The Health of Feral Cats
One reason to keep pet cats indoors, experts say, is to prevent our precious felines from mixing it up with disease-ridden strangers in the outside world. After all, many infectious diseases are spread by close contact and grooming (if cats are feeling sociable) or by fights and bites (if theyre not). A pet that comes home with a fight injury could get a nasty bacterial infection; most feline immunodeficiency virus (FIV), for example, is transmitted in bite wounds.
Researchers at the University of Floridas College of Veterinary Medicine knew all that when they examined 533 feral cats captured in a Gainesville trap-neuter-return (TNR) program, called Operation Catnip. Their report, published in the October 2004 Journal of Feline Medicine and Surgery, came as a surprise to some veterinary experts.
Before they were neutered and returned, the feral cats were tested for a variety of diseases that cats can give to one another, as well as maladies that cats – together with mosquitoes, fleas or ticks – have a role in spreading to humans and other animals. Cat-to-cat infections included FIV and FeLV (feline leukemia virus) plus feline coronavirus. Cats and the fleas that bite them help spread Mycoplasma haemofelis, Mycoplasma haemominutum and Bartonella henselae. Cats and ticks can be vectors for at least two organisms that infect human beings: Ehrlichia and Anaplasma phagocytophilum. Then theres Toxoplasma gondii, which exists in tiny, egg-like oocysts in the environment and can pass from cats to humans.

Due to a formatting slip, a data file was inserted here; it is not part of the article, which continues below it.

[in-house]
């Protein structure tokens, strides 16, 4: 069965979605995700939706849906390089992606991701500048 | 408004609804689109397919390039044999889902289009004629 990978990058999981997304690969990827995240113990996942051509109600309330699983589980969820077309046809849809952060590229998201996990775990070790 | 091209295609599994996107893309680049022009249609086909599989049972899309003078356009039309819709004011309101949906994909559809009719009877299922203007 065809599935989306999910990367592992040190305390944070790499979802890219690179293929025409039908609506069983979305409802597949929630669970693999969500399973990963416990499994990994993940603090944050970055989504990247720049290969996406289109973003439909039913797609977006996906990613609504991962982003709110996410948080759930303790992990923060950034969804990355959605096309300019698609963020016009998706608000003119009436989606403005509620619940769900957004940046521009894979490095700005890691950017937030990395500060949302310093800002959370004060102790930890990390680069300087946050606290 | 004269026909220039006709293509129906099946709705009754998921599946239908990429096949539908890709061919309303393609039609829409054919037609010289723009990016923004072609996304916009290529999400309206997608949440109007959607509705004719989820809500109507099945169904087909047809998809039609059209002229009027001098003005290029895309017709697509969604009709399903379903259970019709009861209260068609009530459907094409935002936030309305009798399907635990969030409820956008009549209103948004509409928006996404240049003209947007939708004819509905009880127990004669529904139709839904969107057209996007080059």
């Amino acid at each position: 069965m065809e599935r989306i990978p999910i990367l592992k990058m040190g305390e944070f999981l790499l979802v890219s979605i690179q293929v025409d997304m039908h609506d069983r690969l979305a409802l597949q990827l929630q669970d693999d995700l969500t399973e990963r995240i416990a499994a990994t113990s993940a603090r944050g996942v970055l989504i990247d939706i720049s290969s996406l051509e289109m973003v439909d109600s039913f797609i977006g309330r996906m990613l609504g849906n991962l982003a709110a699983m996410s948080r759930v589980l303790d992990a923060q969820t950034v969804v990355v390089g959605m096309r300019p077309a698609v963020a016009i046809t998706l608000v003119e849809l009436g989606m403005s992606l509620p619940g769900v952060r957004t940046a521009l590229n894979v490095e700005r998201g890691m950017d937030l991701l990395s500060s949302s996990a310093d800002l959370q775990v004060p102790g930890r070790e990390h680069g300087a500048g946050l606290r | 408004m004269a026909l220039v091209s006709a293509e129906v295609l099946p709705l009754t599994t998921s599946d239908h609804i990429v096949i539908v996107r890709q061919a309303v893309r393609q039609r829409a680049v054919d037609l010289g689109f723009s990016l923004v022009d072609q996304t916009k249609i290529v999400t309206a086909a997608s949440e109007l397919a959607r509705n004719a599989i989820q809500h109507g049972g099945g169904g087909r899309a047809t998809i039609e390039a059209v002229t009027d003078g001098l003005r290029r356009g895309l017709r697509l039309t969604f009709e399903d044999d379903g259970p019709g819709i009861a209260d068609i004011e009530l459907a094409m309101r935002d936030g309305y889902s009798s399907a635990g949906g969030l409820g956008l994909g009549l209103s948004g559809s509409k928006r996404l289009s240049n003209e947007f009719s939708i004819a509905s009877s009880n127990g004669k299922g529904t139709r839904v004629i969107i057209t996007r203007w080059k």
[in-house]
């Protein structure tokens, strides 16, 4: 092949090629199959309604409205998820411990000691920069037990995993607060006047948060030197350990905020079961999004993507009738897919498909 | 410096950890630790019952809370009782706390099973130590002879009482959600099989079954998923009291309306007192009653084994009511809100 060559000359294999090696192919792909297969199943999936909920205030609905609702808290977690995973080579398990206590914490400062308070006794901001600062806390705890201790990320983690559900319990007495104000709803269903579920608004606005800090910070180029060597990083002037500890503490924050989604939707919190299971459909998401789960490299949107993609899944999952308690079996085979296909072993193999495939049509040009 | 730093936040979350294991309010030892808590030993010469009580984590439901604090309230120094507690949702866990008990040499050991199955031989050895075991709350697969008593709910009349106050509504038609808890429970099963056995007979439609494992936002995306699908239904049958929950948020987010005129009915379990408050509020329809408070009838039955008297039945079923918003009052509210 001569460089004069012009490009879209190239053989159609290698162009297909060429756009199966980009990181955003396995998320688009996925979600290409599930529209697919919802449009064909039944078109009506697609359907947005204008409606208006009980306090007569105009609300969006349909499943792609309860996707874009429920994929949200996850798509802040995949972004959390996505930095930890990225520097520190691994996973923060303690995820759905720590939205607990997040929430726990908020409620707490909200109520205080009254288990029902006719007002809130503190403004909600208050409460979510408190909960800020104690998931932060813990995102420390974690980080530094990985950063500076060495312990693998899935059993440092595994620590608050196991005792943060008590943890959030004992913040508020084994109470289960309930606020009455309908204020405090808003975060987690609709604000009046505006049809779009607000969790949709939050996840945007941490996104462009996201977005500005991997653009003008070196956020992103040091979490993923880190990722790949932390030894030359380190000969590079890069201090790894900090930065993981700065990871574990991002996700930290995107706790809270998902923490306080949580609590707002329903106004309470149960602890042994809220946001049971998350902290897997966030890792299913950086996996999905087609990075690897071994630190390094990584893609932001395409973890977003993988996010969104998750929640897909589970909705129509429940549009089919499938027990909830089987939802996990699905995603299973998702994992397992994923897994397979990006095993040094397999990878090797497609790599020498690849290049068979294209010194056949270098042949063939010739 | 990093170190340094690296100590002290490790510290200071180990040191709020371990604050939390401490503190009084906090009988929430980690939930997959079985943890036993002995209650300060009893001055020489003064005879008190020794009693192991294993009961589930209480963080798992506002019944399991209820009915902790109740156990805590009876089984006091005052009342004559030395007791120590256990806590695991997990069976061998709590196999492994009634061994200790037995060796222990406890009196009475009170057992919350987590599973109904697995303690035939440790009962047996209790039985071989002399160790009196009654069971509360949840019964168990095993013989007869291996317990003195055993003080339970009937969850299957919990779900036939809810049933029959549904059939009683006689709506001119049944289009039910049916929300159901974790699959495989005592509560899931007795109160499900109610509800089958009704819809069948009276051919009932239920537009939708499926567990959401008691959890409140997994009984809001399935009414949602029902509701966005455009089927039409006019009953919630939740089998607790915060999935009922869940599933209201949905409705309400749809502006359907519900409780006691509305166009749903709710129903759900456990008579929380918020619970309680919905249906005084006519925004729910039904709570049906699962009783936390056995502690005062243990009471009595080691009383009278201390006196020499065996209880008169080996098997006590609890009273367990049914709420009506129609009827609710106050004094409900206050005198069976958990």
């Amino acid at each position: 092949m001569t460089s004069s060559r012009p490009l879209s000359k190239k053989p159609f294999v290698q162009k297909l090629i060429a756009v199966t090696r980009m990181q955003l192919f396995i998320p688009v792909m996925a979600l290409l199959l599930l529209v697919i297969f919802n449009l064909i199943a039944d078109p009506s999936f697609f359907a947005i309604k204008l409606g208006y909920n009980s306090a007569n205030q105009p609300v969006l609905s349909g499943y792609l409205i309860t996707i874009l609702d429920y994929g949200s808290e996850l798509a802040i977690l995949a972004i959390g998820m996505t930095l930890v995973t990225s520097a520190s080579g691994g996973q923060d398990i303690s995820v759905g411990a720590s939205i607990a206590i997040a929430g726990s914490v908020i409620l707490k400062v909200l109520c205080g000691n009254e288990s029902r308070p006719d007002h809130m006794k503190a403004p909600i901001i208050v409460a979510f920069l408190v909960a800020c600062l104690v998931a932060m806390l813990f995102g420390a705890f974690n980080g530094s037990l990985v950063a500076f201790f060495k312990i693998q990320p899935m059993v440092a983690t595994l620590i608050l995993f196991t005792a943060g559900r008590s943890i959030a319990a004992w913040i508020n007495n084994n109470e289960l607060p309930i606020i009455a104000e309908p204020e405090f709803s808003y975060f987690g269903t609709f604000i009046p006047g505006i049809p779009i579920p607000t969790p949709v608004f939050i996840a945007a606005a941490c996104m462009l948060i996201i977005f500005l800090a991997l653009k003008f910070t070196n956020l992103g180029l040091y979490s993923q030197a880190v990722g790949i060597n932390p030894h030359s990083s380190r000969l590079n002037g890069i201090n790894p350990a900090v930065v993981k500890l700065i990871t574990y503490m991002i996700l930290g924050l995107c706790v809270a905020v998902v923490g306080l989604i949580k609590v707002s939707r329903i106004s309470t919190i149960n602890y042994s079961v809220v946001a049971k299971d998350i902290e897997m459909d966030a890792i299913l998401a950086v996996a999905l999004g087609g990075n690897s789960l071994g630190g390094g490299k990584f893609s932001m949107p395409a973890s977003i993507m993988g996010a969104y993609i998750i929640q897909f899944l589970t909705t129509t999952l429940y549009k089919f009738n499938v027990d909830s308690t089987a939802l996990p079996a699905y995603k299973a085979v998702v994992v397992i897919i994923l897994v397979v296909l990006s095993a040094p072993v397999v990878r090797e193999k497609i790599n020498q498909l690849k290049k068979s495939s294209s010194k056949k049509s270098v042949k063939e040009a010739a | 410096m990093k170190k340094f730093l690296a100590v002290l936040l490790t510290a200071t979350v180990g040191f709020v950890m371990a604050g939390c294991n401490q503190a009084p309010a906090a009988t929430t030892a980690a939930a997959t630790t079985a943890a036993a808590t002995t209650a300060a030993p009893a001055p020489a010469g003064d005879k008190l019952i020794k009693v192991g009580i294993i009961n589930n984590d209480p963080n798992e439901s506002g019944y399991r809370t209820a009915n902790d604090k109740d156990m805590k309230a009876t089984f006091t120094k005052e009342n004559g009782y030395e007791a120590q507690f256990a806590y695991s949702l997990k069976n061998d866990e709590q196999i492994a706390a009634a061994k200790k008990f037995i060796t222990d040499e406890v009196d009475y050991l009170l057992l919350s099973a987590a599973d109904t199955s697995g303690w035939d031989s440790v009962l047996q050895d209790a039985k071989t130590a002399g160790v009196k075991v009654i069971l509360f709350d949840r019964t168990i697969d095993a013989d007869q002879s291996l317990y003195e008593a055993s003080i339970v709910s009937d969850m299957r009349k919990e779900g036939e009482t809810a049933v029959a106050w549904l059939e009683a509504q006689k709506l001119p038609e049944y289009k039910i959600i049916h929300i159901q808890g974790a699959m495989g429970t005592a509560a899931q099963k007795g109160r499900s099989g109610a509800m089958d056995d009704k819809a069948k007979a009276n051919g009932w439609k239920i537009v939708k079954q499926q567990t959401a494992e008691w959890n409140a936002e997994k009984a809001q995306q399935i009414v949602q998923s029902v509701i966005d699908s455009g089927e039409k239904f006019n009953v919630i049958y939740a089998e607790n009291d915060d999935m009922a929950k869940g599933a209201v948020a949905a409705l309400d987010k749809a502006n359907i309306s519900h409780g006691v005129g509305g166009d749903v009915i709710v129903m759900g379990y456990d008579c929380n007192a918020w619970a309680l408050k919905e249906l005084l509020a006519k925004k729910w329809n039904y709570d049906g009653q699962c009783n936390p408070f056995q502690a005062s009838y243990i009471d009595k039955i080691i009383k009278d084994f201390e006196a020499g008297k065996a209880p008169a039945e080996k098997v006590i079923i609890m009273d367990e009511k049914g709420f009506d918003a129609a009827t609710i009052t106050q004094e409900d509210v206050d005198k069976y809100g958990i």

Before this list makes you swear off cats altogether, heres the punchline: Feral cats are no more likely to carry the diseases, according to the Florida study, than are wellcared-for pet cats.
Raining Cats and Dogs
Another article in the same journal (Feline high-rise syndrome: 119 cases) from Croatias University of Zagreb wont break any distance records for cats descending from skyscrapers. Few buildings in Zagreb that had a role in the collected cases exceed seven stories.
But the article does include an explanation of why, if a cat has a choice, it may survive a fall from a higher floor, and why accident-prone dogs should stick to the lower stories.
First, though, some falling-cat world records, as cited in the journal article: Cats have survived falls to hard surfaces from the 18th floor, into shrubbery from the 20th floor, and onto awnings from the 28th floor. At least one cat lived (with only mild chest injuries and a chipped tooth) after departing from the 32nd floor, although no one knows what softened the fortunate felines fall.
And how do cats go about falling? In phases, depending on how much time and distance they have on their side, according to the Croatian researchers. Early in a free fall, cats change position to try for a feet-first landing and a chance of no injuries if the drop is only a couple of stories. Then, once they attain maximum velocity (and theyre still falling), cats instinctively extend their limbs in a kind of parachute effect that increases drag. A parachute landing may spare them broken legs, while increasing the risk of chest injuries, the researchers said.
Those less-talented dogs cant do any of that. No dog is known to have survived a fall of more than six stories.